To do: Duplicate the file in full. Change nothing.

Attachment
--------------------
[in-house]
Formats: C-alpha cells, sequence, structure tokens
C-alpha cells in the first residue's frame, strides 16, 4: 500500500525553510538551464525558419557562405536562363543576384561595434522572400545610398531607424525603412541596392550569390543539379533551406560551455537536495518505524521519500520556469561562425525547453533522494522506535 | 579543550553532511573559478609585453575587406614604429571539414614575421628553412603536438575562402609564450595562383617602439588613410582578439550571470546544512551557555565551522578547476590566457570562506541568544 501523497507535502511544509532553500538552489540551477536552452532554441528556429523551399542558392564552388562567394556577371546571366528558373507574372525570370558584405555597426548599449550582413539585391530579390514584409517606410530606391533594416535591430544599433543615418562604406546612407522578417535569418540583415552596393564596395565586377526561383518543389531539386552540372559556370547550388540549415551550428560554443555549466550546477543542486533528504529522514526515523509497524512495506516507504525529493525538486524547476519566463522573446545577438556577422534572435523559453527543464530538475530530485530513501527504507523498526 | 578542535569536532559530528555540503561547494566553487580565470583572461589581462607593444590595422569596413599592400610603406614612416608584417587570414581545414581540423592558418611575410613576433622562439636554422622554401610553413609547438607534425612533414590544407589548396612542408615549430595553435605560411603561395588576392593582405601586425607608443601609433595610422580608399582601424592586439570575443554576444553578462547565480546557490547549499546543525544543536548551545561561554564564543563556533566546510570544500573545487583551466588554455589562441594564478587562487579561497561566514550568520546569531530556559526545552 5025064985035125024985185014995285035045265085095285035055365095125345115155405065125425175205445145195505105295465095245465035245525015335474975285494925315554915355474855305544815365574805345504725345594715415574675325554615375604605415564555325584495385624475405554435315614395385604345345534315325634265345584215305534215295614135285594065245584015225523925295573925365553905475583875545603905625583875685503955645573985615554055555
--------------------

[in-house]
Formats: C-alpha cells, sequence, structure tokens
C-alpha cells in the first residue's frame, strides 16, 4: 500500500525553510538551464525558419557562405536562363543576384561595434522572400545610398531607424525603412541596392550569390543539379533551406560551455537536495518505524521519500520556469561562425525547453533522494522506535 | 579543550553532511573559478609585453575587406614604429571539414614575421628553412603536438575562402609564450595562383617602439588613410582578439550571470546544512551557555565551522578547476590566457570562506541568544 501523497507535502511544509532553500538552489540551477536552452532554441528556429523551399542558392564552388562567394556577371546571366528558373507574372525570370558584405555597426548599449550582413539585391530579390514584409517606410530606391533594416535591430544599433543615418562604406546612407522578417535569418540583415552596393564596395565586377526561383518543389531539386552540372559556370547550388540549415551550428560554443555549466550546477543542486533528504529522514526515523509497524512495506516507504525529493525538486524547476519566463522573446545577438556577422534572435523559453527543464530538475530530485530513501527504507523498526 | 578542535569536532559530528555540503561547494566553487580565470583572461589581462607593444590595422569596413599592400610603406614612416608584417587570414581545414581540423592558418611575410613576433622562439636554422622554401610553413609547438607534425612533414590544407589548396612542408615549430595553435605560411603561395588576392593582405601586425607608443601609433595610422580608399582601424592586439570575443554576444553578462547565480546557490547549499546543525544543536548551545561561554564564543563556533566546510570544500573545487583551466588554455589562441594564478587562487579561497561566514550568520546569531530556559526545552 5025064985035125024985185014995285035045265085095285035055365095125345115155405065125425175205445145195505105295465095245465035245525015335474975285494925315554915355474855305544815365574805345504725345594715415574675325554615375604605415564555325584495385624475405554435315614395385604345345534315325634265345584215305534215295614135285594065245584015225523925295573925365553905475583875545603905625583875685503955645573985615554055555